When the COVID-19 pandemic precipitated the closure of more than 132,000 K-12 public schools, it disrupted the lives of more than 50 million students and their families.
Schools urgently pivoted to remote learning to maintain instruction for students, throwing into sharp focus this nation’s digital divide of more than 9 million students lacking reliable internet connectivity at home.
This inequity was no longer a “homework gap,” but now a learning opportunity gap.
From the earliest days, the Council of Chief State School Officers (CCSSO) supported state chiefs to close this divide for their students and ensure every child had access to remote instruction. As we go forward, CCSSO will continue to lead efforts of how states can leverage the potential for technology to support quality teaching and learning.
Our vision for the use of technology beyond the pandemic is in pursuit of a more modern, equitable preK-12 education system.
These modernization efforts will not only support remote and hybrid learning, but will also set the conditions necessary for states to foster student-centered learning, competency-based education, and project-based learning. Our work will align equity imperatives; vision, policy and leadership; innovation and technology; educator supports such as high-quality instructional materials; and student and parent engagement. We aim to support states in developing an ecosystem that embraces lessons learned throughout this pandemic to improve how our education system can better serve all students.
“As the national organization that represents every K-12 state leader, CCSSO and state chiefs know it is our responsibility to lead this next phase in modernizing our education system. Through this work, we will bring together key stakeholders and leverage their expertise to explore and develop new digital learning approaches that will have the greatest impact on students,” said Carissa Moffat Miller, chief executive officer of CCSSO.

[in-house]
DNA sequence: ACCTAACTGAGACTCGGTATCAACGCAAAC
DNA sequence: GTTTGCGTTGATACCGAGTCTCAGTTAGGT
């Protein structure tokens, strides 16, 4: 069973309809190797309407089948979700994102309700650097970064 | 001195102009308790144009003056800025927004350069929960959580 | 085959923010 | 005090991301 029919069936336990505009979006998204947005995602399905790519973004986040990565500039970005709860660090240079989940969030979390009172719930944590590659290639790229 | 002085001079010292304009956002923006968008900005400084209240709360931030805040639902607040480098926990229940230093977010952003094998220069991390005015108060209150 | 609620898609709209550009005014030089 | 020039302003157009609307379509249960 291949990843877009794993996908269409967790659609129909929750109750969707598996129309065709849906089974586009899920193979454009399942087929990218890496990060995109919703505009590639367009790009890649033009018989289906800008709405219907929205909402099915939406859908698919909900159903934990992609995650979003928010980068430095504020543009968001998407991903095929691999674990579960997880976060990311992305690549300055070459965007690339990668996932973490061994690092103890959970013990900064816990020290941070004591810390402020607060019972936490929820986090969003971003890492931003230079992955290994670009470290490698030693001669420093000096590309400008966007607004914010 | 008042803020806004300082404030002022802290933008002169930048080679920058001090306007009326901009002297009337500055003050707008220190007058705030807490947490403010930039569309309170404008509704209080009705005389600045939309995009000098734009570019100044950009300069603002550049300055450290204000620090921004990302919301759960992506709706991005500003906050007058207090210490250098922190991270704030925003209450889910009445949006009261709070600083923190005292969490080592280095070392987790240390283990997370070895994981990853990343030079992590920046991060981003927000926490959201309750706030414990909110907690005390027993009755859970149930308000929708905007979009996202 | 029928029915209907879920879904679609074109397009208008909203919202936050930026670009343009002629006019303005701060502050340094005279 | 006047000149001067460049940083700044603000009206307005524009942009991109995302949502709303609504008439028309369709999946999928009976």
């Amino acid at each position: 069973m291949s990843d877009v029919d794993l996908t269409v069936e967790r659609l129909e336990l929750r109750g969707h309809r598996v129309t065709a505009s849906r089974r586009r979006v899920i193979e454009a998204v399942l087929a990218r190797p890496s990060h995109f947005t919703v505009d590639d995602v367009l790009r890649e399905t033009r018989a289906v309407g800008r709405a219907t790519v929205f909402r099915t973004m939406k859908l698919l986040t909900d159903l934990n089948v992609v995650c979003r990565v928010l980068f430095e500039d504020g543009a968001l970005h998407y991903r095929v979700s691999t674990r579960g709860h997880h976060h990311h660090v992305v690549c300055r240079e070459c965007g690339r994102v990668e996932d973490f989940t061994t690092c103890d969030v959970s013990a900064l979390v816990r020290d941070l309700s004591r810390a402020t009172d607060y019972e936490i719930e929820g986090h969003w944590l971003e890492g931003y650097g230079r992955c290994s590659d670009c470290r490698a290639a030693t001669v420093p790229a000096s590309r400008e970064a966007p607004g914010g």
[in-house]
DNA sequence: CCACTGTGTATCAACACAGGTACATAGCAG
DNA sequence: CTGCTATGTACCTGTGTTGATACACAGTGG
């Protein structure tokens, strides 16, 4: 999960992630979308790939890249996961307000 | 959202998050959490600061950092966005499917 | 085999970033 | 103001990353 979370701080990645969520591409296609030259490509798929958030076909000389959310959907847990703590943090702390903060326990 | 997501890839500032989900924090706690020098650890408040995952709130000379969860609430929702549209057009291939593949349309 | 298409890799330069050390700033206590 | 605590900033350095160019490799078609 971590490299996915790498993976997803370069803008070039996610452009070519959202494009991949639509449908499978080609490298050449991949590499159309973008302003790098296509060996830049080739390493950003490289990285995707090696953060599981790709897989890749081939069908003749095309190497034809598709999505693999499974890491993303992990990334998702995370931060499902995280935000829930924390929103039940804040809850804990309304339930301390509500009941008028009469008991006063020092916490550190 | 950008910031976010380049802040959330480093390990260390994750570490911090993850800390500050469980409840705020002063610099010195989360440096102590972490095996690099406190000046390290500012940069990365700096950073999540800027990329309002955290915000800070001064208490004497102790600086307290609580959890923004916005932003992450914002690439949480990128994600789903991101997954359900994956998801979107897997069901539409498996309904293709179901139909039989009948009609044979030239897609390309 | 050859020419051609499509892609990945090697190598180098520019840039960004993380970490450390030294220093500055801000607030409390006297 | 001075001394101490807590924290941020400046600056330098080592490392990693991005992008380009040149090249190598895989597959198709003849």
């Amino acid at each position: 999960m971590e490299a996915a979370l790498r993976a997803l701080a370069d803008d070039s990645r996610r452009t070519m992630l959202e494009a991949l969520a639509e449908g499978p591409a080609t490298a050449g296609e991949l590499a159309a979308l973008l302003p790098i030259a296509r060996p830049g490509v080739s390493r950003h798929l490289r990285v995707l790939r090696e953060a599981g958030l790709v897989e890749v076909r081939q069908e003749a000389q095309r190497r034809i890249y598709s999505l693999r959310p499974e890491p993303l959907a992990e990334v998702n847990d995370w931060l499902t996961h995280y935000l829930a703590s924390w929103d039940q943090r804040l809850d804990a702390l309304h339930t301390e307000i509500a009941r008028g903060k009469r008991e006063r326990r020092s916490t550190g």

To help states set the conditions for an optimal digital learning ecosystem, CCSSO has multiple strands of work underway to:
- Close the digital divide and ensure every student can access digital learning opportunities where they live.
- Support IT system readiness to foster effective digital learning.
- Provide guidance and share best practices in the key areas of data management, privacy, and security.
- Work closely with state education agency chief information officers to develop and implement their digital transformation strategies
- Ensure all students have access to high-quality instructional materials no matter where or how students are being taught. This work will be closely aligned with efforts already underway at CCSSO to support states as they work to increase adoptions and the effective use of standards-aligned, high-quality instructional materials by districts.
- Support the advocacy efforts needed to ensure the long-term sustainability of a modern digital ecosystem.
- Ensure careful consideration is given to closing equity gap.
On addressing the digital divide, states can't connect every child if they don't know who needs it. CCSSO assisted states to better assess and reach students without home digital access. For that work, CCSSO partnered with the national nonprofit EducationSuperHighway on its Digital Bridge K-12 project to develop a blueprint for how state leaders can facilitate this data collection.
As part of our continued collaboration, the Digital Bridge K-12 site will transition to CCSSO, while EducationSuperHighway focuses on building public-private partnerships to connect students who lack home broadband. CCSSO will ensure all of this critical work continues through state leadership to close digital equity gaps.
Looking ahead, CCSSO will lead conversations with key stakeholders to explore and develop new digital learning approaches and tools so states can set the conditions for every student and teacher to leverage technology and digital content to strengthen the teaching and learning experience.
“In many school districts, the rapid implementation of remote learning because of the COVID-19 pandemic was not ideal,” said Brent Engelman, the director of education data and information systems at CCSSO. “With a clear definition of success and plans focused on digital learning, states and school districts will have the tools to address educational disparities while protecting student privacy.”
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